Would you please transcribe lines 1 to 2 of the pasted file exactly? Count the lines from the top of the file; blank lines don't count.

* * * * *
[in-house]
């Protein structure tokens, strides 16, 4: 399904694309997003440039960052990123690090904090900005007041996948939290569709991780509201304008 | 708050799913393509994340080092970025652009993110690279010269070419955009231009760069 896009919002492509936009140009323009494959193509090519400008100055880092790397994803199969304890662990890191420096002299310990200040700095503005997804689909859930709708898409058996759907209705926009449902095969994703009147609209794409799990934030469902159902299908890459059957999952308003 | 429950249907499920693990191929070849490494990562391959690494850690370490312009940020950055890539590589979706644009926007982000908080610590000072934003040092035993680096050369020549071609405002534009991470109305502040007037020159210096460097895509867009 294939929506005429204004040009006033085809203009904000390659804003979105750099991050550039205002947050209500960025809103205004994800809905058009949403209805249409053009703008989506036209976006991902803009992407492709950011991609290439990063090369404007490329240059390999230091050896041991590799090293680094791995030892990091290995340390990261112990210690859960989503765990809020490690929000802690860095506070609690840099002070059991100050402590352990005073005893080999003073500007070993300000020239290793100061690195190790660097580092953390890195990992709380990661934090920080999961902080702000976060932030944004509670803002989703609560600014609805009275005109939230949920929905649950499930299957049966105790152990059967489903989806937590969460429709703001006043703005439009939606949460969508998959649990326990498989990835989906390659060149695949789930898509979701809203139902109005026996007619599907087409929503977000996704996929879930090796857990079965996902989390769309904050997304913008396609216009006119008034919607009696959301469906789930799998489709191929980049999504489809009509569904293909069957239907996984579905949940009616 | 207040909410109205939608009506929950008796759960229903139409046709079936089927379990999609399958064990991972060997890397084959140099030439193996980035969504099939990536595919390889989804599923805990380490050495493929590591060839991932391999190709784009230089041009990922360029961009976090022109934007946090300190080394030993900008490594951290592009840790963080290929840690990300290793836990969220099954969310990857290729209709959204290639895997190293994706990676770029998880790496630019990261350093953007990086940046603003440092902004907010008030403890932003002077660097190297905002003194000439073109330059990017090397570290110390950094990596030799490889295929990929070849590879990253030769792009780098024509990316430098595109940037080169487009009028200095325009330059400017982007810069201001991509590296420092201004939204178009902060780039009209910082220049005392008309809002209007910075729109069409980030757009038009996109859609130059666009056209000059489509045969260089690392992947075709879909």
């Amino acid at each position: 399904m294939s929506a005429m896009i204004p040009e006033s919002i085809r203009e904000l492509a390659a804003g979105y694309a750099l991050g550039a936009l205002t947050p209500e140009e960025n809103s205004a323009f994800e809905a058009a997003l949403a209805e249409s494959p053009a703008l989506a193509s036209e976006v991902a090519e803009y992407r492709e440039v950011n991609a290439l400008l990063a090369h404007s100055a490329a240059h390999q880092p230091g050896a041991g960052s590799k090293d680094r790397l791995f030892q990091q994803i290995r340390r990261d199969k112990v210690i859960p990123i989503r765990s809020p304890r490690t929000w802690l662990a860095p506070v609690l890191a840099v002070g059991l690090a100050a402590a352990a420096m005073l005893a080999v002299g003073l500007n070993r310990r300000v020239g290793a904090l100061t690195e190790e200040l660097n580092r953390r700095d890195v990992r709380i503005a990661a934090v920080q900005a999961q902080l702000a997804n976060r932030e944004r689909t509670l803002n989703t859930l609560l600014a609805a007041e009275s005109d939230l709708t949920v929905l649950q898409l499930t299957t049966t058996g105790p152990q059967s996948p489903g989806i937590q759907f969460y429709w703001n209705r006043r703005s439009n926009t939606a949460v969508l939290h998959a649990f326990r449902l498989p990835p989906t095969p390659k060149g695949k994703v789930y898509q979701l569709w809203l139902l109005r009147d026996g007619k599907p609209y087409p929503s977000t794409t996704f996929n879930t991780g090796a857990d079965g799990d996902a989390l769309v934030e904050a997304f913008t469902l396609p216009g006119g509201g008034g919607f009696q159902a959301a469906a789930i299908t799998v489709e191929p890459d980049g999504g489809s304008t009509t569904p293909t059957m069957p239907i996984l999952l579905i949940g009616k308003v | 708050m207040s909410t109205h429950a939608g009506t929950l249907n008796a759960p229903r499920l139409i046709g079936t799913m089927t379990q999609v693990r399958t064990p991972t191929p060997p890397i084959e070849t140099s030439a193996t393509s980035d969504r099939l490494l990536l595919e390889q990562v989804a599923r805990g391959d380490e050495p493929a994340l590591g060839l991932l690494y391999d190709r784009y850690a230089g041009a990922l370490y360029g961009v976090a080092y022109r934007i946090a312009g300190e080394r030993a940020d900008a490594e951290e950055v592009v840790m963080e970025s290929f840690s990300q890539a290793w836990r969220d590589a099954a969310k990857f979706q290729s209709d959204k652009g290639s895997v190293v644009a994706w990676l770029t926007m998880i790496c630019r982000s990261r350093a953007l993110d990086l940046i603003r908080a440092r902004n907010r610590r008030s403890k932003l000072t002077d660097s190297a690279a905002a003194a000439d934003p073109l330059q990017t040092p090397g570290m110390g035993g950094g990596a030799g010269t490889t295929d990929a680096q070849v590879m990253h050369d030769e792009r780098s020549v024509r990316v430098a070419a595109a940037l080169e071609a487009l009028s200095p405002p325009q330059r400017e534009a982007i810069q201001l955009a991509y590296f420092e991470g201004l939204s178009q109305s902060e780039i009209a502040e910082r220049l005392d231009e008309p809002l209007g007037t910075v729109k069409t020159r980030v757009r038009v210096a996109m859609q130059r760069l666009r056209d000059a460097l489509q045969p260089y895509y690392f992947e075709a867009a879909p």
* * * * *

[in-house]
């Protein structure tokens, strides 16, 4: 399904694309997003440039960052990123690090904090900005007041996948939290569709991780509201304008 | 708050799913393509994340080092970025652009993110690279010269070419955009231009760069 896009919002492509936009140009323009494959193509090519400008100055880092790397994803199969304890662990890191420096002299310990200040700095503005997804689909859930709708898409058996759907209705926009449902095969994703009147609209794409799990934030469902159902299908890459059957999952308003 | 429950249907499920693990191929070849490494990562391959690494850690370490312009940020950055890539590589979706644009926007982000908080610590000072934003040092035993680096050369020549071609405002534009991470109305502040007037020159210096460097895509867009 294939929506005429204004040009006033085809203009904000390659804003979105750099991050550039205002947050209500960025809103205004994800809905058009949403209805249409053009703008989506036209976006991902803009992407492709950011991609290439990063090369404007490329240059390999230091050896041991590799090293680094791995030892990091290995340390990261112990210690859960989503765990809020490690929000802690860095506070609690840099002070059991100050402590352990005073005893080999003073500007070993300000020239290793100061690195190790660097580092953390890195990992709380990661934090920080999961902080702000976060932030944004509670803002989703609560600014609805009275005109939230949920929905649950499930299957049966105790152990059967489903989806937590969460429709703001006043703005439009939606949460969508998959649990326990498989990835989906390659060149695949789930898509979701809203139902109005026996007619599907087409929503977000996704996929879930090796857990079965996902989390769309904050997304913008396609216009006119008034919607009696959301469906789930799998489709191929980049999504489809009509569904293909069957239907996984579905949940009616 | 207040909410109205939608009506929950008796759960229903139409046709079936089927379990999609399958064990991972060997890397084959140099030439193996980035969504099939990536595919390889989804599923805990380490050495493929590591060839991932391999190709784009230089041009990922360029961009976090022109934007946090300190080394030993900008490594951290592009840790963080290929840690990300290793836990969220099954969310990857290729209709959204290639895997190293994706990676770029998880790496630019990261350093953007990086940046603003440092902004907010008030403890932003002077660097190297905002003194000439073109330059990017090397570290110390950094990596030799490889295929990929070849590879990253030769792009780098024509990316430098595109940037080169487009009028200095325009330059400017982007810069201001991509590296420092201004939204178009902060780039009209910082220049005392008309809002209007910075729109069409980030757009038009996109859609130059666009056209000059489509045969260089690392992947075709879909």